The Holiness Code represents a different point of view. Gone is the seven-year cycle, replaced by a fifty-year cycle – an unattainable goal given the realities of a shorter lifespan at the time. Also gone is the notion of the widow, the orphan, and the stranger, which is replaced by a word or words indicating “the poor.” The gleanings left in the field are left for “the poor and the stranger.” The change of status is not only one of now being seen only as “poor”, but also of being not a part of the community that celebrates the festivals which are restricted to “every citizen in Israel.”

Which does Jesus follow? His meals are filled with sinners, widows, orphans, and strangers – indeed his entire ministry is focused in that direction.  And it is not just the theology of Jesus that seems rooted in the Exodus/Deuteronomist understanding, but Pauline ideas as well, where in Acts of the Apostles we see concern for widows, and the distribution of necessities to the widows. The promise of Exodus was that there were to be no poor at all in this land flowing with milk and honey, and Jesus’ eschatological borrowings from the prophets show a similar understanding. The poor we may have with us always, but that may not be the point. It is how the community, especially the individuals in the community respond to that that forms the point.

Track One:

First Reading: Jeremiah 8:18-9:1

My joy is gone, grief is upon me,
my heart is sick.
Hark, the cry of my poor people
from far and wide in the land:
"Is the Lord not in Zion?
Is her King not in her?"
("Why have they provoked me to anger with their images,
with their foreign idols?")
"The harvest is past, the summer is ended,
and we are not saved."
For the hurt of my poor people I am hurt,
I mourn, and dismay has taken hold of me.
Is there no balm in Gilead?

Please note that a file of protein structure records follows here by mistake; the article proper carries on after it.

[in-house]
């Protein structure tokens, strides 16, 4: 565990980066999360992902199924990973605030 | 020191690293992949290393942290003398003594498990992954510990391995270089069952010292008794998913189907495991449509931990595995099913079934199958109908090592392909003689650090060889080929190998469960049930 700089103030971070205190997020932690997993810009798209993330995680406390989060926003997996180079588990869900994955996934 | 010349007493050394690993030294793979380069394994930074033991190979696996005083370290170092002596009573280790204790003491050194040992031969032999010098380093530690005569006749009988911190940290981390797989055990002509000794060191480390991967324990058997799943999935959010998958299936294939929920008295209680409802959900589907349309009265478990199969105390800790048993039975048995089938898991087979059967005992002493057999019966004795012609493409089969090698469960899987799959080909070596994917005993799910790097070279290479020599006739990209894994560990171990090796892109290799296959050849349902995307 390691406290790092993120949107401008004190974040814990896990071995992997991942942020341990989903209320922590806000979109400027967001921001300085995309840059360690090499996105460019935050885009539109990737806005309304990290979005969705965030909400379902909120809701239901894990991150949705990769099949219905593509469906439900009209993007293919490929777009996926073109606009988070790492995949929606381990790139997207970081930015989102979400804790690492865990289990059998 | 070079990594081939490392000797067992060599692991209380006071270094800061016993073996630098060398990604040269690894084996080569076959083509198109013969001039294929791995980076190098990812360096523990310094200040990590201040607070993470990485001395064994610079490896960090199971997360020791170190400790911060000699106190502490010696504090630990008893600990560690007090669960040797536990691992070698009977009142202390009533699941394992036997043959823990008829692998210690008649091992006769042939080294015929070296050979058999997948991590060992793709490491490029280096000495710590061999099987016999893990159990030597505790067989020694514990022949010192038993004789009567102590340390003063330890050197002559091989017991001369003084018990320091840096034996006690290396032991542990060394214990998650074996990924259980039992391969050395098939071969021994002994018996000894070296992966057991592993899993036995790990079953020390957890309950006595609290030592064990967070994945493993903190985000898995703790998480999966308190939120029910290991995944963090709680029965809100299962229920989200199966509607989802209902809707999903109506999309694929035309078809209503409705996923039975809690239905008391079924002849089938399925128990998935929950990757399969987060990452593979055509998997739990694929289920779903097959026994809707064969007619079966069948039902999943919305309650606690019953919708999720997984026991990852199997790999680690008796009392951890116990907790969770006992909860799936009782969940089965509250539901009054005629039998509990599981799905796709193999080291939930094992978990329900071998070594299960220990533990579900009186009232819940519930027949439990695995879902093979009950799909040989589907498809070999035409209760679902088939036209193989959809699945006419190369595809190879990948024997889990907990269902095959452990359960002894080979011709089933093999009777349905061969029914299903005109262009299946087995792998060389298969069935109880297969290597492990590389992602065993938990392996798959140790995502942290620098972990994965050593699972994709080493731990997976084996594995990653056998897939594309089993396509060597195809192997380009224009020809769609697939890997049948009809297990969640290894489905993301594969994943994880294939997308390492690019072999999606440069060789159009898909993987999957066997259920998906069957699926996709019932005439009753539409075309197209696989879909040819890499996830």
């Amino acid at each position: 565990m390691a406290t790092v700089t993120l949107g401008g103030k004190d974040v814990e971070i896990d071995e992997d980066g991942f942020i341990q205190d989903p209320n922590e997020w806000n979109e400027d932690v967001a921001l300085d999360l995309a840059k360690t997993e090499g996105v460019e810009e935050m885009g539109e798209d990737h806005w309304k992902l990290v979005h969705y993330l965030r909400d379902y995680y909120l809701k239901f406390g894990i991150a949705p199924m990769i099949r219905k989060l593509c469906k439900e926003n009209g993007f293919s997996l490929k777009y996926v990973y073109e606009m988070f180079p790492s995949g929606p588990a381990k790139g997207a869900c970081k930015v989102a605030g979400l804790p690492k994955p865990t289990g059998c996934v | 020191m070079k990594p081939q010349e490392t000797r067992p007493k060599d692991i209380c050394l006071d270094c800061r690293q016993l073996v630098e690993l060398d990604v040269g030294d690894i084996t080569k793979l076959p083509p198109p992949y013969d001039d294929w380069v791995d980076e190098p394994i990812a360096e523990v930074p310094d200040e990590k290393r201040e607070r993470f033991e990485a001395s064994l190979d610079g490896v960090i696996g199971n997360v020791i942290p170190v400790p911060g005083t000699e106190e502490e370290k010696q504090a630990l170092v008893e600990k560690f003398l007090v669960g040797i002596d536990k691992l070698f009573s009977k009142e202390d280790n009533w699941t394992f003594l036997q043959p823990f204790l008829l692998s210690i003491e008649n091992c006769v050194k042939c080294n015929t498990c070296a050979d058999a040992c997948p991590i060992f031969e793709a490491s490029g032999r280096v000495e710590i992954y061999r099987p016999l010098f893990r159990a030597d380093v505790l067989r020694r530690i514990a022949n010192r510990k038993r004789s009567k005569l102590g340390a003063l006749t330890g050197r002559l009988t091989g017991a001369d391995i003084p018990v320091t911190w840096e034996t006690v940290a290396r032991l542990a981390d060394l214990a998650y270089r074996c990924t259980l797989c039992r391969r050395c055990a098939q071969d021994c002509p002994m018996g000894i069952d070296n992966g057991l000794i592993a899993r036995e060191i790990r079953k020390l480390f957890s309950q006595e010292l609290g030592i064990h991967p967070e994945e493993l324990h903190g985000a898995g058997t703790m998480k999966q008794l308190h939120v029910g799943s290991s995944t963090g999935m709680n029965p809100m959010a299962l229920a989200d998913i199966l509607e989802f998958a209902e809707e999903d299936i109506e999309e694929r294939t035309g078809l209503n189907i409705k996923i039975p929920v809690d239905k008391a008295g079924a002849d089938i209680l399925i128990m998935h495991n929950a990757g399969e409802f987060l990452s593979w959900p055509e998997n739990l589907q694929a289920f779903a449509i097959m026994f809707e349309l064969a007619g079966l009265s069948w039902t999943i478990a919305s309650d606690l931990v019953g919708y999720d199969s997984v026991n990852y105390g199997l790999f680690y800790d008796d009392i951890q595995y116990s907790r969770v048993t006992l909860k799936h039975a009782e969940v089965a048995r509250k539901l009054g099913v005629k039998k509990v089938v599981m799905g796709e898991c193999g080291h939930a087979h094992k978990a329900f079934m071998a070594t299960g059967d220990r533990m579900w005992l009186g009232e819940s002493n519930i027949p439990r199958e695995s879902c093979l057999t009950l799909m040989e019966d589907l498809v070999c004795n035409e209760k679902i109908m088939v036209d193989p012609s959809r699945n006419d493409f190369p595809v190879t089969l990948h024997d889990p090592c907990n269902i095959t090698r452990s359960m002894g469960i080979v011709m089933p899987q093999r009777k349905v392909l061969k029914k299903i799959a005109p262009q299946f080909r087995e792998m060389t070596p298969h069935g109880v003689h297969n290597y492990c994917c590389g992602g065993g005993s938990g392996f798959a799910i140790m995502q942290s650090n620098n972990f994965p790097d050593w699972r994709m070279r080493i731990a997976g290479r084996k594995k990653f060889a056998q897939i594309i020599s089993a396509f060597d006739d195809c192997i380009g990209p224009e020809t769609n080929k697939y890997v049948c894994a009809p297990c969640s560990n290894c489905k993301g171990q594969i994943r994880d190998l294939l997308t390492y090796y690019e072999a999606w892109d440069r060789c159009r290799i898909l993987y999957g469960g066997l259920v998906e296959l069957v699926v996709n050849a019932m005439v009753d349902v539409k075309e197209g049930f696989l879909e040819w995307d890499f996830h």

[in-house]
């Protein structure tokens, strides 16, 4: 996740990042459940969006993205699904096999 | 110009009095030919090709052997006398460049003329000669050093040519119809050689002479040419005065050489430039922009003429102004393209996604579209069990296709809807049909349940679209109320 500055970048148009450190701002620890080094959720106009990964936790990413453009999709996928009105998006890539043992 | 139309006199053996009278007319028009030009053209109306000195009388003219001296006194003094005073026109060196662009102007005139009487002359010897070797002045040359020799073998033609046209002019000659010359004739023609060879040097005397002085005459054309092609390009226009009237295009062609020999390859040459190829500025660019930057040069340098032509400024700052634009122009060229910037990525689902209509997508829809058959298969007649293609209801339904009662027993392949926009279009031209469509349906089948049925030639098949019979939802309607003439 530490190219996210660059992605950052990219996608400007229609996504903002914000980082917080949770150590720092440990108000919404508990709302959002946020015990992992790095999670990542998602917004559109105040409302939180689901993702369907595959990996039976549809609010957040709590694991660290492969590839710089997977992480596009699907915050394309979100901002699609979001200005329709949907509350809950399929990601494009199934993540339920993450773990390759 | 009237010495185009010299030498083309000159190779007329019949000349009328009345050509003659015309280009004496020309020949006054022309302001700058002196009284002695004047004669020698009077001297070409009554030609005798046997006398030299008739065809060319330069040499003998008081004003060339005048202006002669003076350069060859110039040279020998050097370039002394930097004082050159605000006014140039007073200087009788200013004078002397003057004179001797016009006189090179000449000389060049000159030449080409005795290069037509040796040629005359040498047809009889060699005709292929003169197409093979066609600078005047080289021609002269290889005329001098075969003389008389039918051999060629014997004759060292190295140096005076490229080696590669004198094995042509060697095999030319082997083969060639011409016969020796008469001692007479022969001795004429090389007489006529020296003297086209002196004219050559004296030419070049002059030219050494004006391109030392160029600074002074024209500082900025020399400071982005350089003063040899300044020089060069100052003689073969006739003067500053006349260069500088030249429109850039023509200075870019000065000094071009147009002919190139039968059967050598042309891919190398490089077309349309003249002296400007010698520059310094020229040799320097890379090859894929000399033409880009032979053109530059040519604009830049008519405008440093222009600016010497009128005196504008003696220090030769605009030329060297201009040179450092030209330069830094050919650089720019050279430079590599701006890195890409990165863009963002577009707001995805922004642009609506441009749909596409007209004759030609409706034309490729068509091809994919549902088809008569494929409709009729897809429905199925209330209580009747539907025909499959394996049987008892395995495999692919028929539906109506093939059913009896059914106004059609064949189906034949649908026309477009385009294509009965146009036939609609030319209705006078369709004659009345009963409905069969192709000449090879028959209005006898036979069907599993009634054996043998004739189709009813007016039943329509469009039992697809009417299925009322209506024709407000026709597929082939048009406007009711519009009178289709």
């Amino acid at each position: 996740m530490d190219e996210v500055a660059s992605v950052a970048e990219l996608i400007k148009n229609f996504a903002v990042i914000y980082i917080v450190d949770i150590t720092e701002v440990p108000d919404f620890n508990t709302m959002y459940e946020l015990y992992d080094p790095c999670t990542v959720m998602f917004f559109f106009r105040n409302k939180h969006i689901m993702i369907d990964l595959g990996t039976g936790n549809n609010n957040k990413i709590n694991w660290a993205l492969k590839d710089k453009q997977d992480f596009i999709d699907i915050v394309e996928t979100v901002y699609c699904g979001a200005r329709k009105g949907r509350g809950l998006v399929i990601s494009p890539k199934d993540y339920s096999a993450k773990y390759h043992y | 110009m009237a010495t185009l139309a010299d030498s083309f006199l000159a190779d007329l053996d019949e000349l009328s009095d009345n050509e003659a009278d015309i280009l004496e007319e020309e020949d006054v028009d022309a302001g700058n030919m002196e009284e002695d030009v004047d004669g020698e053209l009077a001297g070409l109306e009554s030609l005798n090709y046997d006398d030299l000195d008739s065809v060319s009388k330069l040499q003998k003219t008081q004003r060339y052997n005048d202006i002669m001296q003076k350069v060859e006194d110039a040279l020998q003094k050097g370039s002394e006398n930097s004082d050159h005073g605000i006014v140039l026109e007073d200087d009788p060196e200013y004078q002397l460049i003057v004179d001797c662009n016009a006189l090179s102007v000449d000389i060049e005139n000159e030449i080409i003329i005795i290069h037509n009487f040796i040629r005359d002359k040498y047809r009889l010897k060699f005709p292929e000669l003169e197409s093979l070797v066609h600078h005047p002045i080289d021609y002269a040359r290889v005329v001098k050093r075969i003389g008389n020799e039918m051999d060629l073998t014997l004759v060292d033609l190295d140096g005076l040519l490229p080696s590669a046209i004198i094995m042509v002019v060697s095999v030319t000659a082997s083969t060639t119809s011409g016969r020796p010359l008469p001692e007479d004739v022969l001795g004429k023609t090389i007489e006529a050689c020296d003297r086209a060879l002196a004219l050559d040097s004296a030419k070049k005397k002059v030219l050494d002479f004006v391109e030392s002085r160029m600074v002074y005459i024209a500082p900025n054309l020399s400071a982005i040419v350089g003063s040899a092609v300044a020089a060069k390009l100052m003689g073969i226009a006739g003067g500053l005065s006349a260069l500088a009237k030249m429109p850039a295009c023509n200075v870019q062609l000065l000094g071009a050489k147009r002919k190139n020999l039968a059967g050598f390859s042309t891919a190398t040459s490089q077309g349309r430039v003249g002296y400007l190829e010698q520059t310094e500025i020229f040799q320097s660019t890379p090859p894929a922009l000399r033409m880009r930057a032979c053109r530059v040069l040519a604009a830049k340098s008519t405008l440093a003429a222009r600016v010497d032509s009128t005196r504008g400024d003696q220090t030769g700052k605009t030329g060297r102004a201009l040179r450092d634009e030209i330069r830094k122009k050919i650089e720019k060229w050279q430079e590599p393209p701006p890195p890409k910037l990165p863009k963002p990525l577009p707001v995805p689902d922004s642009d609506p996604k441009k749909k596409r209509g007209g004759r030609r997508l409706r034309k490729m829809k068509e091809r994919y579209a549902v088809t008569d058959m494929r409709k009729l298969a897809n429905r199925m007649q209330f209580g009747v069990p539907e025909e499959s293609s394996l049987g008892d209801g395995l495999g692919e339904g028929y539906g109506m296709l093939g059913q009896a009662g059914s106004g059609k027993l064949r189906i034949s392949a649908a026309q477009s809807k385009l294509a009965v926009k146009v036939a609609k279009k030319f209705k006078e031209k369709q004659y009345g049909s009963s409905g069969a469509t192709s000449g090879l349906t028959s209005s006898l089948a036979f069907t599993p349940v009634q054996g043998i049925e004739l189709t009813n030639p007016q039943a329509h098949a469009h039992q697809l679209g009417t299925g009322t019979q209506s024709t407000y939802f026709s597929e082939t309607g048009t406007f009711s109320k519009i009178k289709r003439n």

Is there no physician there?
Why then has the health of my poor people
not been restored?
O that my head were a spring of water,
and my eyes a fountain of tears,
so that I might weep day and night
for the slain of my poor people!



If we have an understanding of poverty and status in Israel (see Background, above) then this poem of sorrow has a meaning more easily discernable. The fate of the poor, and the fact that they are hurt and cry is not a comment on God’s negligence, but on a people who have not understood the Exodus Covenant. Their role against their neighbors who are sorely pressed has been abrogated, and thus they display their faithlessness over against God. The identification of God with the poor is complete, “For the hurt of my poor people I am hurt.” All of this is evidence that leads to only one conclusion, that the people are looking elsewhere than to the God who brought them out of Egypt. One can understand that the forgetfulness of the people (of both God and of the poor) now leads to abandonment on God’s part – a separation from those who have forgotten. All of this is lamentable – and indeed the very words seem formed in a lament around the broken relationship.